Medical negligence can result in very serious consequences for a patient and can sometimes even result in their death. This is why you can file a medical negligence claim in order to receive compensation if such negligence is proven. Only an attorney can advise you about your claim in particular, but note a few commonly asked questions about these types of claims so you know if you should discuss your concerns with an attorney.
Can a family member file a claim after someone has died?
It is possible to file a medical negligence claim after someone has died. There is a limit as to who may bring these claims, meaning the close relatives or heirs of the deceased, and of course the death needs to have been the result of negligence and not something due to old age, a condition that could not be treated, and so on. An attorney can note if you have a valid claim after someone in your close family has died due to what you feel is medical negligence.
Can you file a claim for near misses?
Near misses refers to mistakes that doctors and hospitals came close to making, but which didn't actually result in negligence or damage to a patient. For example, a nurse may be ready to administer a medication but then a doctor steps in and notes that he or she has the wrong patient. You may realize that such a medication could have been very dangerous for you, but such near misses are not typically grounds for a claim as you weren't actually injured. An attorney can tell you if such cases might result in a claim for you, but typically they will simply advise that you file a complaint with a medical board so that they can investigate a doctor's safety procedures, if they deem it necessary.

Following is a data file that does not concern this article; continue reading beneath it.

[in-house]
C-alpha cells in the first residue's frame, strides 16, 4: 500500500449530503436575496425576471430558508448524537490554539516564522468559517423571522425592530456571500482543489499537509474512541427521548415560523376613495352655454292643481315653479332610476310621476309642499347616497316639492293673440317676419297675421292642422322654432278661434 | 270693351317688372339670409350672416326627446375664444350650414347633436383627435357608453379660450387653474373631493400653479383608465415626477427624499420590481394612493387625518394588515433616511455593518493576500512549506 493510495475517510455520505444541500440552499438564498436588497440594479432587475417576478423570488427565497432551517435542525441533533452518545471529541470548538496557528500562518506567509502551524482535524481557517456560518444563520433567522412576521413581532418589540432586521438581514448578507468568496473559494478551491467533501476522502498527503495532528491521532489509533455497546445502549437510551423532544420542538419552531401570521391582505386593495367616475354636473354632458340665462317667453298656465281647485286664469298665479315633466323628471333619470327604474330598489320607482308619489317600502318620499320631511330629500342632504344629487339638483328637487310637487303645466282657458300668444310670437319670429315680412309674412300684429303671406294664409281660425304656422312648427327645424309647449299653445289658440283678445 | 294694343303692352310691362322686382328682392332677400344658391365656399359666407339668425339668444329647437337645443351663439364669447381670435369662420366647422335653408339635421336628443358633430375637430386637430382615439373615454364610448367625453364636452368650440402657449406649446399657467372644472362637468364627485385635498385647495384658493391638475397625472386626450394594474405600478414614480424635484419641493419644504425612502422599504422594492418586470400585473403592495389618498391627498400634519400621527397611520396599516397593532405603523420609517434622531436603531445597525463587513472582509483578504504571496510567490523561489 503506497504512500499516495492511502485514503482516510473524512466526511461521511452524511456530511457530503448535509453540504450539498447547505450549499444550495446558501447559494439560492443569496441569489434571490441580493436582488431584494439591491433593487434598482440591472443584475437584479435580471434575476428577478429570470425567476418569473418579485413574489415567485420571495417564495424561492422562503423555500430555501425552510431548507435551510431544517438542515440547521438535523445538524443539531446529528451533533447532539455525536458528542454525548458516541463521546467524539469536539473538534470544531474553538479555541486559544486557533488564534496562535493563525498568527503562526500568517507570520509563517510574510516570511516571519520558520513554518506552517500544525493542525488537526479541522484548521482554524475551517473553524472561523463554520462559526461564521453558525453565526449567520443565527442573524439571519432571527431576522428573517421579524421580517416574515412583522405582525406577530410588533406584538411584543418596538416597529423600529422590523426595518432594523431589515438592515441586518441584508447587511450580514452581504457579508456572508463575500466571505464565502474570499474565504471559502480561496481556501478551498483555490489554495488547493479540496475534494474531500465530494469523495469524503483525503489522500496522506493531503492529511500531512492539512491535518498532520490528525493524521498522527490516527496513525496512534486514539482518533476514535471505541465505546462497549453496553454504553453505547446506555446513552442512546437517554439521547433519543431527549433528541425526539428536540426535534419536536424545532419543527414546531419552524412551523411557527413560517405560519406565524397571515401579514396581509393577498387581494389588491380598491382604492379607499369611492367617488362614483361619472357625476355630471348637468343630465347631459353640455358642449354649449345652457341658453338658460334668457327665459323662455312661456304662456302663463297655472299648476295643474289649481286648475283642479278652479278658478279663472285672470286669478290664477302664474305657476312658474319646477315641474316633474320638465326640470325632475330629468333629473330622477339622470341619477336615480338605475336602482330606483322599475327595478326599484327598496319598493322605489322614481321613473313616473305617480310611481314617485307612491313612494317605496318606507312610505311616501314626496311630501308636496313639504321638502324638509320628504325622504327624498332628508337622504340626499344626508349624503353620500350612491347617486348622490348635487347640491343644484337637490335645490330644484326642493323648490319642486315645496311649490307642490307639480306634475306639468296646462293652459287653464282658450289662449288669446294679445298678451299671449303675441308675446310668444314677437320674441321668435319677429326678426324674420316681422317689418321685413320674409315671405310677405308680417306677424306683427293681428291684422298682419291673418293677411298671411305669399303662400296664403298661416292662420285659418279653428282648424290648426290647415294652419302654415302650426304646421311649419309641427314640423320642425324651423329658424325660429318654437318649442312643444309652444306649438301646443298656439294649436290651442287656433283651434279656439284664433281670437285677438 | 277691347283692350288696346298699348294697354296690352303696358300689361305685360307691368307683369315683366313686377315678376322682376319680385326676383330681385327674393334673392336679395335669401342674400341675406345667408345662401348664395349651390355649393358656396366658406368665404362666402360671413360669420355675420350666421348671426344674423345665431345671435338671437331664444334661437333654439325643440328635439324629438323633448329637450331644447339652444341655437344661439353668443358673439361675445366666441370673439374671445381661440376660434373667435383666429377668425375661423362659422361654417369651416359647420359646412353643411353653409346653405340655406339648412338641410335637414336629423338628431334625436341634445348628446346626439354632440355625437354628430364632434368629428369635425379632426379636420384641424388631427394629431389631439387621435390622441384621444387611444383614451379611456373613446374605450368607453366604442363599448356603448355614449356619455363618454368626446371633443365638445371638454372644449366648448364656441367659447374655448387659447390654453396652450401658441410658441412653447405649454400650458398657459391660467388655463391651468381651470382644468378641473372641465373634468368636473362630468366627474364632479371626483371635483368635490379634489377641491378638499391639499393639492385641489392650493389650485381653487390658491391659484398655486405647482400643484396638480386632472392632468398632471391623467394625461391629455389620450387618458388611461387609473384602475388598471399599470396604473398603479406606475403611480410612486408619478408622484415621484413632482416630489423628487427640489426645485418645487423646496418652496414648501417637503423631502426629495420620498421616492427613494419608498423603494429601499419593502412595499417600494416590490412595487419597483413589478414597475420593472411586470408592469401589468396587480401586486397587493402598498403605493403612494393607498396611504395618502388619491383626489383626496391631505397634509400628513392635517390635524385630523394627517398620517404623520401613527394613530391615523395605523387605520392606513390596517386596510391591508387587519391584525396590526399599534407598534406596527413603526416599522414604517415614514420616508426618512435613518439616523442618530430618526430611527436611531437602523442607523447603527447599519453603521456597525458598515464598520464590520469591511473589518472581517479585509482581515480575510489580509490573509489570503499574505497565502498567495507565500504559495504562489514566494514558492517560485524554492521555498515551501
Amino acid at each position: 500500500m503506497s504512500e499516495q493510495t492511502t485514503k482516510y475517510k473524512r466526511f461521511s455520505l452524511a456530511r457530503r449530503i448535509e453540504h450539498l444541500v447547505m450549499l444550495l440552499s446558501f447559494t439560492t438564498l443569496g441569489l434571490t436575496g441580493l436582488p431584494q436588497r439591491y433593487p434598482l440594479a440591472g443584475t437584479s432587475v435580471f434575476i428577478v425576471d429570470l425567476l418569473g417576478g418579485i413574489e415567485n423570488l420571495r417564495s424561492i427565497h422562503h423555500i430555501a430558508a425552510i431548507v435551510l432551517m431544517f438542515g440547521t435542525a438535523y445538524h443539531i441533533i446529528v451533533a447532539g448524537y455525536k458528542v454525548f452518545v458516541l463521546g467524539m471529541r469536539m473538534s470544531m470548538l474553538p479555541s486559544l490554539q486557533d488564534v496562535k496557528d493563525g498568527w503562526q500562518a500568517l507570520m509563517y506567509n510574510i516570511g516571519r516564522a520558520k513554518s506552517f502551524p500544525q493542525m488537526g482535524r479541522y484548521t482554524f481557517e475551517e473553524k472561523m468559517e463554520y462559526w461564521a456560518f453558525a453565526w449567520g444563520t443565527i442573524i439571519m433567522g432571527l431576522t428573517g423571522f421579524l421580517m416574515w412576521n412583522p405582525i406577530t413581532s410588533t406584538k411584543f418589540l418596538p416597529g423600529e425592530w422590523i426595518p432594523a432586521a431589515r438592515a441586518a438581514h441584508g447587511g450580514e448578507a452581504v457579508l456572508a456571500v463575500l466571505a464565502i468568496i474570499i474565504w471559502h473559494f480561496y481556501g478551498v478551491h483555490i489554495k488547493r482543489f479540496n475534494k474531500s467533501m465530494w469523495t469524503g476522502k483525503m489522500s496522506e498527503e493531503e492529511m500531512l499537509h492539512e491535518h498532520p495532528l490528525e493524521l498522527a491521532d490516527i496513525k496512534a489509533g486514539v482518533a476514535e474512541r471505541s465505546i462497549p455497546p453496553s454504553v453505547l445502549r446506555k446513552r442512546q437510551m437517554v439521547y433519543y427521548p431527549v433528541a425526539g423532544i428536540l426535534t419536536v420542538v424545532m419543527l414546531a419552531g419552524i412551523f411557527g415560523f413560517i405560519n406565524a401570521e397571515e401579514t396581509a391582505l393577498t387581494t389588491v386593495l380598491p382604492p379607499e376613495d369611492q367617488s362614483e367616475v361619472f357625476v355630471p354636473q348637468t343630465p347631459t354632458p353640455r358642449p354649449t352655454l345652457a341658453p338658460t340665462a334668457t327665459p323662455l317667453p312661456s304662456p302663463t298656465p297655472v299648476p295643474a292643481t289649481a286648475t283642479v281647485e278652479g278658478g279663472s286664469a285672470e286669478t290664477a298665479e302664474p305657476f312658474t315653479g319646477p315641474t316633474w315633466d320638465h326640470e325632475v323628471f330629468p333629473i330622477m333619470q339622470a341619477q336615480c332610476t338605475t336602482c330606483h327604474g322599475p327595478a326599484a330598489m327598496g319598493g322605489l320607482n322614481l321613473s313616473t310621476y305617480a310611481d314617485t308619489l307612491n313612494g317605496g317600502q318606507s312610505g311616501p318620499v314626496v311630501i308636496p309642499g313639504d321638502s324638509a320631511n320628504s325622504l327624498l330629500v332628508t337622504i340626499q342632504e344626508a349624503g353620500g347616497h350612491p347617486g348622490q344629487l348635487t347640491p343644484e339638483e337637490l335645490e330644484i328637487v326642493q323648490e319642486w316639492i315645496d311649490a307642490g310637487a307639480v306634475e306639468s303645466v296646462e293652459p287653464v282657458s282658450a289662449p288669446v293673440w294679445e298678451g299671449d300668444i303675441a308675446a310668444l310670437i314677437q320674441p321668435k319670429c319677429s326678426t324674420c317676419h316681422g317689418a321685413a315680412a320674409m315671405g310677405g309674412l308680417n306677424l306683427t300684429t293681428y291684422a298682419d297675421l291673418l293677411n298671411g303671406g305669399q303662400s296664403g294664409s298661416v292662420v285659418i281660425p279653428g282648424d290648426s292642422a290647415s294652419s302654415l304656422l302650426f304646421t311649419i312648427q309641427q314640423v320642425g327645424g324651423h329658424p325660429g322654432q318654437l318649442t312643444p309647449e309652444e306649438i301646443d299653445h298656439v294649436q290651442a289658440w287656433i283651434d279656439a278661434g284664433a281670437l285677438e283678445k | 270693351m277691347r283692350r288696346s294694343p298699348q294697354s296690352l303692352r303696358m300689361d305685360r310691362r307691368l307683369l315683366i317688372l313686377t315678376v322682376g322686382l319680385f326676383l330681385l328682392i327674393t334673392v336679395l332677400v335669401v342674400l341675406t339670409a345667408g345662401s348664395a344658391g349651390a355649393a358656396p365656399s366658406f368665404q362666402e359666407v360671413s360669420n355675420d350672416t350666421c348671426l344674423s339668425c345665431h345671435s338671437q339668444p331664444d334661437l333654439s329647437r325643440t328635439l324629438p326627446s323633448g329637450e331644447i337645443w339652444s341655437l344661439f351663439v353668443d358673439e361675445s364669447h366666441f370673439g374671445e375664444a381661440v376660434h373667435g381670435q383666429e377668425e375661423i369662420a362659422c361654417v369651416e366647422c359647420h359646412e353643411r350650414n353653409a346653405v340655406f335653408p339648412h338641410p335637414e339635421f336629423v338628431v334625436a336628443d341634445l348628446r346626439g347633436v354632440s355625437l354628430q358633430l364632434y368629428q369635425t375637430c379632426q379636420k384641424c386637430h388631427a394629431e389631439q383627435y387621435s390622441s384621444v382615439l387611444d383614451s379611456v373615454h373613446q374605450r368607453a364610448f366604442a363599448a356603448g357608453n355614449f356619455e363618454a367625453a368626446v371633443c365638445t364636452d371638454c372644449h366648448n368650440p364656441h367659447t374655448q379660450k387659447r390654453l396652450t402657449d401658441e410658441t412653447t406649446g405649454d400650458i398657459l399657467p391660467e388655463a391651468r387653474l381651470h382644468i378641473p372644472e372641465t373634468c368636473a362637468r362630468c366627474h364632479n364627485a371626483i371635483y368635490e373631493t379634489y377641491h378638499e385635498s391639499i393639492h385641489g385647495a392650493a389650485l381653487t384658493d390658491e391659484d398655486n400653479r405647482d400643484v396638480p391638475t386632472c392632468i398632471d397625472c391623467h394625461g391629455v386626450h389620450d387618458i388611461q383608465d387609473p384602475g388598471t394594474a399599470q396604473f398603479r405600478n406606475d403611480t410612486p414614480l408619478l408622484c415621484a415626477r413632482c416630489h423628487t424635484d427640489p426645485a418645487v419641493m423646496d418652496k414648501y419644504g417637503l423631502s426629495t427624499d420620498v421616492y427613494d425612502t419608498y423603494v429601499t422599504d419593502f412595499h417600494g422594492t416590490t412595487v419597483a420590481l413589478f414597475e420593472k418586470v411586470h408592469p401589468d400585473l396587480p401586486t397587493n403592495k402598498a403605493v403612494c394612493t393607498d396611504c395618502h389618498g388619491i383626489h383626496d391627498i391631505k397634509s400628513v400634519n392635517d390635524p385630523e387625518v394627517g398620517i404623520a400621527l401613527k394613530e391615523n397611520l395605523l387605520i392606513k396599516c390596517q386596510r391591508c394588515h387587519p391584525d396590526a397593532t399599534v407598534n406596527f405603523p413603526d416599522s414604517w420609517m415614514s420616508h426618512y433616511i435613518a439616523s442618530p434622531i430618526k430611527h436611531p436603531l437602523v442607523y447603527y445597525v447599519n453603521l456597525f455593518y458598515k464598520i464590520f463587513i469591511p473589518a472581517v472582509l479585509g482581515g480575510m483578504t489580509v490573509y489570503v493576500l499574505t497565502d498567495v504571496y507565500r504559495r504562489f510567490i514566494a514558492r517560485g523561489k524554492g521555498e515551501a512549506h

What if a hospital won't allow me access to my medical records?
Doctors and hospitals are required to give patients access to their own medical records, unless they feel that it may be damaging to you mentally, emotionally, or physically for some reason. If you've tried to get copies of your records, be sure you've noted that you're allowed them under the "Freedom of Information" claims; if a hospital or doctor still refuses, note their reason for this refusal. You can then discuss this with a negligence attorney so he or she can determine if the hospital is acting in good faith or if additional actions need to be taken to access your records.